Dane G. Hansen Museum
The West In American Art From the William and Dorothy Harmsen Collection of Western Americana
The Dane G. Hansen Museum is pleased to present The West In American Art from the William and Dorothy Harmsen Collection of Western Americana, a comprehensive exhibition of approximately sixty paintings exploring our fascination with the American west on display August 9, 1998 through September 27, 1998.
It was during the 19th century that Americans became particularly intrigued by the country's geological formations, landscapes, legends, and native American cultures. This preoccupation with the American landscape and native cultures continues today.
The exhibit will introduce five themes linking artistic creations to the cultures and eras that produced them. In "American Landscape and a National Identity" both the observational and poetic approaches to 19th century landscape are examined, helping to strengthen an American sense of pride in the diversity and beauty of the nation's natural environment.
"Colorado Inspiration" illustrates how the state's rugged mountains, stately trees, quiet streams and colorful mining camps all provided inspiration far the artists of the early 19th century as well as artists of the present.
In "Western Crossroads," the clash between the white man and native cultures offers exciting, though often misleading, material for artists. Peaceful encounters were generally the rule. More often then not, the drama of conflict found its way onto the canvases frequently casting the natives in the role of the villain rather than historical reality.
"Creating the Myth of the West" shows how late 19th century publishing influenced the subject matter of paintings. Works tended to tell a story, freezing a moment of drama or tension in a way that could often be seen as an illustration for a periodical or novel.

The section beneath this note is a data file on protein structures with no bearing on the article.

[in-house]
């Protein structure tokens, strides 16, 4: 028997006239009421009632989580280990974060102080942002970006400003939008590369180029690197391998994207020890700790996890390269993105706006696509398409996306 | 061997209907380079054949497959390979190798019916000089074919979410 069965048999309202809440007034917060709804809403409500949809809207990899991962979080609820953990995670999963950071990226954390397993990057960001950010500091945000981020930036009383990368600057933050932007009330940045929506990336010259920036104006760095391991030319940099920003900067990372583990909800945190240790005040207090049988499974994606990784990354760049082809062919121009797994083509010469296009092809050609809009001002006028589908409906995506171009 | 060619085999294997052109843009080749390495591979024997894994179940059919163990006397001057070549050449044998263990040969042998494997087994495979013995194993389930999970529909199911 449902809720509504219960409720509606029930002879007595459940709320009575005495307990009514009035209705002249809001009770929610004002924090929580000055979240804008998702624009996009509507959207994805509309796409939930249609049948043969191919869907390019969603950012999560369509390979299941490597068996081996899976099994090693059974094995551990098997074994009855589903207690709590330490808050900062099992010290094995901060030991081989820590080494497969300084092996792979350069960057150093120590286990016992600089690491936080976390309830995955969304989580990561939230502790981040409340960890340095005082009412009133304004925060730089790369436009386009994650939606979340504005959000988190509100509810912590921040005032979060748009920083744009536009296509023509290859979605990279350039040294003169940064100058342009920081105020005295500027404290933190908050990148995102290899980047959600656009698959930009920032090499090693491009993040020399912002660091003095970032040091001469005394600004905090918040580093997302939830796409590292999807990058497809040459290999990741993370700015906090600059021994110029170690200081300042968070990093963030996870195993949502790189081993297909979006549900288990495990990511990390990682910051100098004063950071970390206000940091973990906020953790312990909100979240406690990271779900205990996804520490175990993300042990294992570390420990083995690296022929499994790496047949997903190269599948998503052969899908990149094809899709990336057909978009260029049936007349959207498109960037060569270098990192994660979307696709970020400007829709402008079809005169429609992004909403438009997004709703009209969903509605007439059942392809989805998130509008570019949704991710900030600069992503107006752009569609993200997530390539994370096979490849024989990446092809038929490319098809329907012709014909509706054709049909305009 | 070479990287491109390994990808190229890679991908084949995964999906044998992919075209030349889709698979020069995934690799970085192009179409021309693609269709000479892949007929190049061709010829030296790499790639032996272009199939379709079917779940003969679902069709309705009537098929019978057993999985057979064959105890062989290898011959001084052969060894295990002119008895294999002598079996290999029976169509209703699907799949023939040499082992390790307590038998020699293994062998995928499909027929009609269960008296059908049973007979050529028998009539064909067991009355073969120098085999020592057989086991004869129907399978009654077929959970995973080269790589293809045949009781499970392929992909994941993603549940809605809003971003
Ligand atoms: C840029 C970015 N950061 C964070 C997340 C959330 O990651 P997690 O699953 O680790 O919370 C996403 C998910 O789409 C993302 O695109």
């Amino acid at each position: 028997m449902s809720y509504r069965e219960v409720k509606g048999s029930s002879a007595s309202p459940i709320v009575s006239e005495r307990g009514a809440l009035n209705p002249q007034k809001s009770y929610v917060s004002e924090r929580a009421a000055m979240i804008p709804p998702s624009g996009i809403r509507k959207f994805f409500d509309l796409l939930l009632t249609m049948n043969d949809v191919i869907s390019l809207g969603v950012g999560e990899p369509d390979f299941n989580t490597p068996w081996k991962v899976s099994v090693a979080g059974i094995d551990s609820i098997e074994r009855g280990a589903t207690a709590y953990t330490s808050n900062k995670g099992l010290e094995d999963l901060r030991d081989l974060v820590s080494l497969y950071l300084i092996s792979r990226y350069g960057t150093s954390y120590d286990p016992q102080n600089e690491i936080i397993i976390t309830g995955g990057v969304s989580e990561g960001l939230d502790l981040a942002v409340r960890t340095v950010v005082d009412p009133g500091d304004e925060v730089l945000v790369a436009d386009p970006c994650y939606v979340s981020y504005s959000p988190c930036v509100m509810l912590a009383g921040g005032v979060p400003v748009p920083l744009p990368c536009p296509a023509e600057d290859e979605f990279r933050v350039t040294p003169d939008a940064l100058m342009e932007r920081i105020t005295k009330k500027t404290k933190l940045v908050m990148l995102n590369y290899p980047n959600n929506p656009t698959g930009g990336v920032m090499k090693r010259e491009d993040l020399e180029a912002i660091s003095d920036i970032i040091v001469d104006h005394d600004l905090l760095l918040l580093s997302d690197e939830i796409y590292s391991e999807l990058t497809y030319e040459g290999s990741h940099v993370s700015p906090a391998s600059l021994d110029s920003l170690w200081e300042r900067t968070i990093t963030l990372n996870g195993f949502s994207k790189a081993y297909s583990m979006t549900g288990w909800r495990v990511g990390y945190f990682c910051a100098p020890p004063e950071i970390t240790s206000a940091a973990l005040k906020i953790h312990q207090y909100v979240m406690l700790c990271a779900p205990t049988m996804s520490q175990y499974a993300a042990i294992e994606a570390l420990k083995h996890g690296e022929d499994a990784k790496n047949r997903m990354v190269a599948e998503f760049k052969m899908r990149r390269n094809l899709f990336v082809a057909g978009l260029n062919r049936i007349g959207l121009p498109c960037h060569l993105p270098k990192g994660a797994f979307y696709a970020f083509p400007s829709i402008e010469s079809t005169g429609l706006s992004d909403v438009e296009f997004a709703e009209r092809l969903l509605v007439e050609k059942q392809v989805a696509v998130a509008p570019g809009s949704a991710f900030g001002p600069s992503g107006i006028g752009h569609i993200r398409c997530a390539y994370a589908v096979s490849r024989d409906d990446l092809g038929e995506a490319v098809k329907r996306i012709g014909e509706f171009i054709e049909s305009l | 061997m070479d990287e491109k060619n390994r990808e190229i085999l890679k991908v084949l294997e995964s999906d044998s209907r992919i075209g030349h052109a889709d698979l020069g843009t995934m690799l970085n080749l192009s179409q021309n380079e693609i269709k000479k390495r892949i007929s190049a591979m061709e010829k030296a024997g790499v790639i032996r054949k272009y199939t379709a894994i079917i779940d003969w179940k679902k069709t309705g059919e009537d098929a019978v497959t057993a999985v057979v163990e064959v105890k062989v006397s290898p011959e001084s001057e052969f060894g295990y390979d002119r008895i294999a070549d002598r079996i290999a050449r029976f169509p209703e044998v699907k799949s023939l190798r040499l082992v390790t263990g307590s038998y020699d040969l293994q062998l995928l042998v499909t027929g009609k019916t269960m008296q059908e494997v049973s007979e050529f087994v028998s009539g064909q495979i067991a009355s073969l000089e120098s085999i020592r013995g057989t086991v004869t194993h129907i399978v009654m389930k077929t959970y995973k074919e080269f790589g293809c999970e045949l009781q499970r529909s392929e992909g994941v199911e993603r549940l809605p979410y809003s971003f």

"The Southwest" section includes the work of both the Taos Society of Artists and the Santa Fe Colony together with their followers. During the first half of this century, these artists astonished the art establishment with their depictions of Hispanic and Native American life set in a landscape offering majestic vistas and vivid natural lighting.
Organized for national tour by the Colorado Historical Society in Denver, Colorado, the paintings have been selected from the William and Dorothy Harmsen Collection of Western Americana which is important both for its aesthetic and historical content. With the assistance of Smith Kramer, Inc., a fine arts service company located in Kansas City, Missouri, the exhibition will travel to eleven American museums over the next three years.
From top to bottom: William R. Leigh, Greased Lightning, 1946, oil on canvas, 28 x 22 inches; Gerard Curtis Delano, Friend or Foe?, n.d., oil on canvas, 23 x 40 inches; F. C. Bromley, Mountain of the Holy Cross; On the brochure cover: Cassilly Adams, Warning the Wagon Train, 1883, oil on canvas, 30 x 50 inches.
For further biographical information on selected artists cited above please see America's Distinguished Artists, a national registry of historic artists.
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